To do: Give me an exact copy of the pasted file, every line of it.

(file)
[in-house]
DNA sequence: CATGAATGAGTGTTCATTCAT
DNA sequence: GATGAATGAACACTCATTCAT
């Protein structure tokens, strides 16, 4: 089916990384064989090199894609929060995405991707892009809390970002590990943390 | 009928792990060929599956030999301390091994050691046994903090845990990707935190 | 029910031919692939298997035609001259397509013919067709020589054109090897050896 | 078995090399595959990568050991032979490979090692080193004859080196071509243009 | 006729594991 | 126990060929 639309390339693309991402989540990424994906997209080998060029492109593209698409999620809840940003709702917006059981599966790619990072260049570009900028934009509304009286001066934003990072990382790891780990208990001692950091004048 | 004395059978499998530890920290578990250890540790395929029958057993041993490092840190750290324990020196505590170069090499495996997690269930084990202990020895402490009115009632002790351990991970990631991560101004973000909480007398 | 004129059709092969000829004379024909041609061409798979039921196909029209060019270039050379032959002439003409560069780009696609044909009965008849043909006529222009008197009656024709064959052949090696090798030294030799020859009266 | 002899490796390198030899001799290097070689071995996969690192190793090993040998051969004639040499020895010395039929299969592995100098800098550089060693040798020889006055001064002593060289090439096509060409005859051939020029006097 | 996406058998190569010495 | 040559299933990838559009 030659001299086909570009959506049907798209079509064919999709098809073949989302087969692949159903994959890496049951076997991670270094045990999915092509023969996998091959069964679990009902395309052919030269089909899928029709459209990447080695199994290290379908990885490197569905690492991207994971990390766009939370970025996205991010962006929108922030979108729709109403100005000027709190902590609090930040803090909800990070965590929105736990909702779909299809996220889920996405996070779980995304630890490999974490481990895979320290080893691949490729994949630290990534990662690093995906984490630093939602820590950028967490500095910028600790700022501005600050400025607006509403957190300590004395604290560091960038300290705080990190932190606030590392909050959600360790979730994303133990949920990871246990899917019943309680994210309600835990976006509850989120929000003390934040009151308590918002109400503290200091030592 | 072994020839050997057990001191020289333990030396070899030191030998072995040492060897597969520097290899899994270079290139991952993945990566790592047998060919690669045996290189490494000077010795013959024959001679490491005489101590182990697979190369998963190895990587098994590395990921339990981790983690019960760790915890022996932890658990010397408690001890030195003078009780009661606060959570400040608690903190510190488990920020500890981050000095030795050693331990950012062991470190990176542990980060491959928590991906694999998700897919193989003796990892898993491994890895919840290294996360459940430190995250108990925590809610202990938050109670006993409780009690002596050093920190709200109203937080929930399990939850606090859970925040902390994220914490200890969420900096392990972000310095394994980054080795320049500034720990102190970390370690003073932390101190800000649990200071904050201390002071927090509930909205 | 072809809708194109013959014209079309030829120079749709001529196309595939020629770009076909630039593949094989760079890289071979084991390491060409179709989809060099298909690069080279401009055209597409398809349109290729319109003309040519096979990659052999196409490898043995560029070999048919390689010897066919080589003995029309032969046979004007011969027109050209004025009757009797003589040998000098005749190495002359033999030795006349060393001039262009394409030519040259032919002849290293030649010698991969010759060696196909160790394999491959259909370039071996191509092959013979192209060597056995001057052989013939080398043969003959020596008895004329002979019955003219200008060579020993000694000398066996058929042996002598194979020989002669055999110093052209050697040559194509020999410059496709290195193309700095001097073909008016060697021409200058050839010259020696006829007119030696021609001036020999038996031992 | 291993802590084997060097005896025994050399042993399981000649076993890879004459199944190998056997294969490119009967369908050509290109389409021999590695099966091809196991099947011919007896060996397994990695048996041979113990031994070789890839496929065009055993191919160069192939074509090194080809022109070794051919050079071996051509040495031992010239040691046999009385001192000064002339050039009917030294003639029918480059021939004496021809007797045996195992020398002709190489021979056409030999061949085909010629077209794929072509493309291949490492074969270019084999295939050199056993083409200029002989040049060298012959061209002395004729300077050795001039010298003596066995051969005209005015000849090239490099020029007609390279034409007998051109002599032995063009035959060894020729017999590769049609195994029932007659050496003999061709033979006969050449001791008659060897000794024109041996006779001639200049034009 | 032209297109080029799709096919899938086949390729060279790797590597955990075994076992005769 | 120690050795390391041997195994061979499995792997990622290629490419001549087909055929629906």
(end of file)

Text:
[in-house]
DNA sequence: CATGAATGAGTGTTCATTCAT
DNA sequence: GATGAATGAACACTCATTCAT
């Protein structure tokens, strides 16, 4: 089916990384064989090199894609929060995405991707892009809390970002590990943390 | 009928792990060929599956030999301390091994050691046994903090845990990707935190 | 029910031919692939298997035609001259397509013919067709020589054109090897050896 | 078995090399595959990568050991032979490979090692080193004859080196071509243009 | 006729594991 | 126990060929 639309390339693309991402989540990424994906997209080998060029492109593209698409999620809840940003709702917006059981599966790619990072260049570009900028934009509304009286001066934003990072990382790891780990208990001692950091004048 | 004395059978499998530890920290578990250890540790395929029958057993041993490092840190750290324990020196505590170069090499495996997690269930084990202990020895402490009115009632002790351990991970990631991560101004973000909480007398 | 004129059709092969000829004379024909041609061409798979039921196909029209060019270039050379032959002439003409560069780009696609044909009965008849043909006529222009008197009656024709064959052949090696090798030294030799020859009266 | 002899490796390198030899001799290097070689071995996969690192190793090993040998051969004639040499020895010395039929299969592995100098800098550089060693040798020889006055001064002593060289090439096509060409005859051939020029006097 | 996406058998190569010495 | 040559299933990838559009 030659001299086909570009959506049907798209079509064919999709098809073949989302087969692949159903994959890496049951076997991670270094045990999915092509023969996998091959069964679990009902395309052919030269089909899928029709459209990447080695199994290290379908990885490197569905690492991207994971990390766009939370970025996205991010962006929108922030979108729709109403100005000027709190902590609090930040803090909800990070965590929105736990909702779909299809996220889920996405996070779980995304630890490999974490481990895979320290080893691949490729994949630290990534990662690093995906984490630093939602820590950028967490500095910028600790700022501005600050400025607006509403957190300590004395604290560091960038300290705080990190932190606030590392909050959600360790979730994303133990949920990871246990899917019943309680994210309600835990976006509850989120929000003390934040009151308590918002109400503290200091030592 | 072994020839050997057990001191020289333990030396070899030191030998072995040492060897597969520097290899899994270079290139991952993945990566790592047998060919690669045996290189490494000077010795013959024959001679490491005489101590182990697979190369998963190895990587098994590395990921339990981790983690019960760790915890022996932890658990010397408690001890030195003078009780009661606060959570400040608690903190510190488990920020500890981050000095030795050693331990950012062991470190990176542990980060491959928590991906694999998700897919193989003796990892898993491994890895919840290294996360459940430190995250108990925590809610202990938050109670006993409780009690002596050093920190709200109203937080929930399990939850606090859970925040902390994220914490200890969420900096392990972000310095394994980054080795320049500034720990102190970390370690003073932390101190800000649990200071904050201390002071927090509930909205 | 072809809708194109013959014209079309030829120079749709001529196309595939020629770009076909630039593949094989760079890289071979084991390491060409179709989809060099298909690069080279401009055209597409398809349109290729319109003309040519096979990659052999196409490898043995560029070999048919390689010897066919080589003995029309032969046979004007011969027109050209004025009757009797003589040998000098005749190495002359033999030795006349060393001039262009394409030519040259032919002849290293030649010698991969010759060696196909160790394999491959259909370039071996191509092959013979192209060597056995001057052989013939080398043969003959020596008895004329002979019955003219200008060579020993000694000398066996058929042996002598194979020989002669055999110093052209050697040559194509020999410059496709290195193309700095001097073909008016060697021409200058050839010259020696006829007119030696021609001036020999038996031992 | 291993802590084997060097005896025994050399042993399981000649076993890879004459199944190998056997294969490119009967369908050509290109389409021999590695099966091809196991099947011919007896060996397994990695048996041979113990031994070789890839496929065009055993191919160069192939074509090194080809022109070794051919050079071996051509040495031992010239040691046999009385001192000064002339050039009917030294003639029918480059021939004496021809007797045996195992020398002709190489021979056409030999061949085909010629077209794929072509493309291949490492074969270019084999295939050199056993083409200029002989040049060298012959061209002395004729300077050795001039010298003596066995051969005209005015000849090239490099020029007609390279034409007998051109002599032995063009035959060894020729017999590769049609195994029932007659050496003999061709033979006969050449001791008659060897000794024109041996006779001639200049034009 | 032209297109080029799709096919899938086949390729060279790797590597955990075994076992005769 | 120690050795390391041997195994061979499995792997990622290629490419001549087909055929629906």